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Higher Fertilizer Inputs Increase Fitness Traits of Brown Planthopper in Rice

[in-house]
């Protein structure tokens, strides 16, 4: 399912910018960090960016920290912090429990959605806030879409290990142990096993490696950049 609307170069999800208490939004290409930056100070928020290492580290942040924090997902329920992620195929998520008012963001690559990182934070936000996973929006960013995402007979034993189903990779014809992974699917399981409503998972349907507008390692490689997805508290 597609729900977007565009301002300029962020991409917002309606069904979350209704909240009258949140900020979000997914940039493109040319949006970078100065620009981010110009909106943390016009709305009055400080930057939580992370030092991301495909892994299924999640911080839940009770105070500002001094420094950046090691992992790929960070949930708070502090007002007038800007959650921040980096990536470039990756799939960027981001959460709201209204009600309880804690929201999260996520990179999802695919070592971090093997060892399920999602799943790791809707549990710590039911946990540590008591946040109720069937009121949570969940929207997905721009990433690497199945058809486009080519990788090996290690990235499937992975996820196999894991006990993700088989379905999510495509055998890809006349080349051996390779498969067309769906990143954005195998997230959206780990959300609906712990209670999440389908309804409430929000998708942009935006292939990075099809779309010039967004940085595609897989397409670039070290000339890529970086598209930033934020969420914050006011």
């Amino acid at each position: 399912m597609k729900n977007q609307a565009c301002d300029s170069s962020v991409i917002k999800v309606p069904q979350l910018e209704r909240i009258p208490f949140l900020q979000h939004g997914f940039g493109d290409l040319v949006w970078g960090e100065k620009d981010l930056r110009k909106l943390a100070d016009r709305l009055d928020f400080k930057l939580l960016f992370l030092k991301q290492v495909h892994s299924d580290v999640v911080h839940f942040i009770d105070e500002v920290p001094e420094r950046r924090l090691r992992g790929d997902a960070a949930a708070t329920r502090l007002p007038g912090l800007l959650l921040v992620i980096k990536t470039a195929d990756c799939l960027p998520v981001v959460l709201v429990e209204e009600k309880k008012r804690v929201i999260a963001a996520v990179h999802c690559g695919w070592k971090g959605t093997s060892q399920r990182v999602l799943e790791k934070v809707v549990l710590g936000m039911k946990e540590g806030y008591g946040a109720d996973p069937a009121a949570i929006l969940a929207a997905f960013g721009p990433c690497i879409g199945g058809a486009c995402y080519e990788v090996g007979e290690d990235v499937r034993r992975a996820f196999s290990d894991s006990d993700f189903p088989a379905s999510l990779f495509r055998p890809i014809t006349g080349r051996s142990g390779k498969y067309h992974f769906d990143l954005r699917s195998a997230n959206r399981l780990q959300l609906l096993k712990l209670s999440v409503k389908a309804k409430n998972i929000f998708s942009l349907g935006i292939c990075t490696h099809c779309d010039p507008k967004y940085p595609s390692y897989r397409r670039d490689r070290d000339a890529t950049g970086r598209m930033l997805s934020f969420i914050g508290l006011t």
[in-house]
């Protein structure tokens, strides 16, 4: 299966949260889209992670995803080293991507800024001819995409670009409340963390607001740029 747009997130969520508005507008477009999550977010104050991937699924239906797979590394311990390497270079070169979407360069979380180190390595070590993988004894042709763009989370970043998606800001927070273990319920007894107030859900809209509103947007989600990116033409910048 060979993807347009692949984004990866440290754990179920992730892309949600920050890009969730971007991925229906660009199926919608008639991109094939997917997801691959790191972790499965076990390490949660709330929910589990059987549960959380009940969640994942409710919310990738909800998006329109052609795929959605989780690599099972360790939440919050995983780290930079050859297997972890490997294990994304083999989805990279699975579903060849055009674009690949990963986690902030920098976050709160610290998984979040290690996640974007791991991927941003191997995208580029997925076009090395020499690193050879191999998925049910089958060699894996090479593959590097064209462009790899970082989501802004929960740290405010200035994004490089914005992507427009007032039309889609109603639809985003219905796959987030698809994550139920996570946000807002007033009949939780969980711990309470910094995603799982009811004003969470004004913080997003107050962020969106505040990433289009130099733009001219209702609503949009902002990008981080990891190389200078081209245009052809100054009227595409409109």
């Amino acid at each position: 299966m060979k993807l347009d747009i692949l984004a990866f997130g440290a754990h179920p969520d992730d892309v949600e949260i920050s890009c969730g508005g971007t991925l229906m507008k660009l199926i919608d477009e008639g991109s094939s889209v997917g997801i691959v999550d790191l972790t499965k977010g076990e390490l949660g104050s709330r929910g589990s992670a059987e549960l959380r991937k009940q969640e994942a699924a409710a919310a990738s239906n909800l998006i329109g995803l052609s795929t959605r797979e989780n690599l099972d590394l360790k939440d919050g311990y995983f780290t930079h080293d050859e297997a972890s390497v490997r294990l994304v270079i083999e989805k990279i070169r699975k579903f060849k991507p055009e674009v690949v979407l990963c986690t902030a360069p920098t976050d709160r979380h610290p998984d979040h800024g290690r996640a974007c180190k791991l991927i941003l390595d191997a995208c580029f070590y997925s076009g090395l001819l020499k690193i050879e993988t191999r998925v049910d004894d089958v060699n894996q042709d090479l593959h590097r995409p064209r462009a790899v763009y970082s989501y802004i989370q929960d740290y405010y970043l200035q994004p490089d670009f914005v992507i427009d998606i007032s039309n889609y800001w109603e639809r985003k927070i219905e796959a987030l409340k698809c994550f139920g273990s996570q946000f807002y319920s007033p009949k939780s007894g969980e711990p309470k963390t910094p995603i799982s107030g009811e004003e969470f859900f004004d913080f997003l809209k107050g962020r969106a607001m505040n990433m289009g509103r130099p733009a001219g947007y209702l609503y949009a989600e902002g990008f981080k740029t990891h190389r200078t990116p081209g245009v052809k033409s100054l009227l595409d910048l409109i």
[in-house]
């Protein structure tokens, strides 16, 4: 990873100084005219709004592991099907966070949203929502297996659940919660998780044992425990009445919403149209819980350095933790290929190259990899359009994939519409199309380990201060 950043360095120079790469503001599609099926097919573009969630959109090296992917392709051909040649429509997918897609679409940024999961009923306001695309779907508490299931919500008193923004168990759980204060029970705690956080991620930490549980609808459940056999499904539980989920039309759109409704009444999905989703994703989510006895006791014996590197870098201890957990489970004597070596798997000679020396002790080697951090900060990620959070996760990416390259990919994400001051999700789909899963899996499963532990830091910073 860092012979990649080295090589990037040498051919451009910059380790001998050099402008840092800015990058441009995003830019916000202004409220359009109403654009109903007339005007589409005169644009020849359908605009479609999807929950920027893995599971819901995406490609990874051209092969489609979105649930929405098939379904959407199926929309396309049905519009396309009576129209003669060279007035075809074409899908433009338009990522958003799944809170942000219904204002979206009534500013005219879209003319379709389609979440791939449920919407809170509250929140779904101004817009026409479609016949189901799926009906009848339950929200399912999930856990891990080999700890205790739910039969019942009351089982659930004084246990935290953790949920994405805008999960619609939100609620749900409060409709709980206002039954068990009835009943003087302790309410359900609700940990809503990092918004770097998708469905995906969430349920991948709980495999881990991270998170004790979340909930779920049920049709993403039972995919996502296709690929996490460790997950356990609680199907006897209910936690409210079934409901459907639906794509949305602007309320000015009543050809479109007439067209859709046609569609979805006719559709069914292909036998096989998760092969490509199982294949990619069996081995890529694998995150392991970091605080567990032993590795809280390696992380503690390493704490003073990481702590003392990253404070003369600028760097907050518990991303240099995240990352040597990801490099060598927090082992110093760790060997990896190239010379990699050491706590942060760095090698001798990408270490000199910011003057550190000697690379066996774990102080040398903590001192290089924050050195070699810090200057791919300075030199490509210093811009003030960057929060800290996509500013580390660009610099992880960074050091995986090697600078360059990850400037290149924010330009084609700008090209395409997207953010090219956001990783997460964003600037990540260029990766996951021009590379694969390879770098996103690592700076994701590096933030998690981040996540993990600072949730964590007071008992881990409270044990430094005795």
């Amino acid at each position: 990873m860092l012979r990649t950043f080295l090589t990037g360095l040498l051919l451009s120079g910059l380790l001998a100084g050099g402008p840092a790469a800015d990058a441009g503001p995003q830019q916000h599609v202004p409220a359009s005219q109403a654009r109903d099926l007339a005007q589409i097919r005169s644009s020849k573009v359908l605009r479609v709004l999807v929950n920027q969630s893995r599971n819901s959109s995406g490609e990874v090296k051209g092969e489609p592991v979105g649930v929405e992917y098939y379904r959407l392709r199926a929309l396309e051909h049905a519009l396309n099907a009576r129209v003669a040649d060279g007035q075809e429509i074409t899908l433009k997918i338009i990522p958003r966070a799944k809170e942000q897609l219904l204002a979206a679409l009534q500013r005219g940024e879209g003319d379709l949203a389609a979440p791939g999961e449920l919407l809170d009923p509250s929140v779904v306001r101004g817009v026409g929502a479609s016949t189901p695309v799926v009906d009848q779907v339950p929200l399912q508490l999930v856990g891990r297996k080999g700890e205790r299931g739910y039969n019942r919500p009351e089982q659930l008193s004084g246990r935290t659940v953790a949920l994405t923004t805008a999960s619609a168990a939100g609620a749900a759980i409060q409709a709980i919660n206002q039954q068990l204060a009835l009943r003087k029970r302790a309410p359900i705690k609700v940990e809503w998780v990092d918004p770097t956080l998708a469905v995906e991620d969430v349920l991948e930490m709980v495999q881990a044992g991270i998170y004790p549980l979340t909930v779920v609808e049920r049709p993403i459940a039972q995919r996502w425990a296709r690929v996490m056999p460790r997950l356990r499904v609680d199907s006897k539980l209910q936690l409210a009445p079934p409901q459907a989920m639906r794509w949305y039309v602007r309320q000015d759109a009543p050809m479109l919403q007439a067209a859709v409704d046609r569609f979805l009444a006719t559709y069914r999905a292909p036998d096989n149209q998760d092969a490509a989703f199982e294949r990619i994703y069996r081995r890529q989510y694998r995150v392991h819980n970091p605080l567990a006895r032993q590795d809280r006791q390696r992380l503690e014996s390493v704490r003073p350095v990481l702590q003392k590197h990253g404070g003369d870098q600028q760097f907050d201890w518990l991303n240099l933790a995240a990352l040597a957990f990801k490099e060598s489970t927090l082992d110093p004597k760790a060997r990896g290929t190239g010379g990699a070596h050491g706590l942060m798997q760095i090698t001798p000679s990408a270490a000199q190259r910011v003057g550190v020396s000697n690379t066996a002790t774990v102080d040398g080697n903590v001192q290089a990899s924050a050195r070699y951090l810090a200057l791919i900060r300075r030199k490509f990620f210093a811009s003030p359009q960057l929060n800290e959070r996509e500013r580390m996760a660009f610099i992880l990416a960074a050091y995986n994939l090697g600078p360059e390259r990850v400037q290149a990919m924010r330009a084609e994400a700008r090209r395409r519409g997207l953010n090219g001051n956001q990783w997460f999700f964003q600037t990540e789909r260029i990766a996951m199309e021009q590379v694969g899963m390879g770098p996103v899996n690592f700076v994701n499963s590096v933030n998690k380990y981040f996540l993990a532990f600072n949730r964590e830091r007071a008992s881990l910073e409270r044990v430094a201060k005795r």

Rice (Oryza sativa L.) is the primary staple food source for more than half of the world's population. In many developing countries, increased use of fertilizers is a response to increase demand for rice. In this study, we investigated the effects of three principal fertilizer components (nitrogen, phosphorus and potassium) on the development of potted rice plants and their effects on fitness traits of the brown planthopper (BPH) [Nilaparvata lugens (Stål) (Homoptera: Delphacidae)], which is a major pest of rice in Bangladesh and elsewhere. Compared to low fertilizer inputs, high fertilizer treatments induced plant growth but also favored BPH development. The BPH had higher survival, developed faster, and the intrinsic rate of natural increase (r m ) was higher on well-fertilized than under-fertilized plants. Among the fertilizer inputs, nitrogen had the strongest effect on the fitness traits of BPH. Furthermore, both the "Plant vigor hypothesis" and the "Plant stress hypothesis" were supported by the results, the former hypothesis more so than the latter. These hypotheses suggest that the most suitable/attractive hosts for insect herbivores are the most vigorous plants. Our findings emphasized that an exclusive focus on yield increases through only enhanced crop fertilization may have unforeseen, indirect, effects on crop susceptibility to pests, such as BPH.

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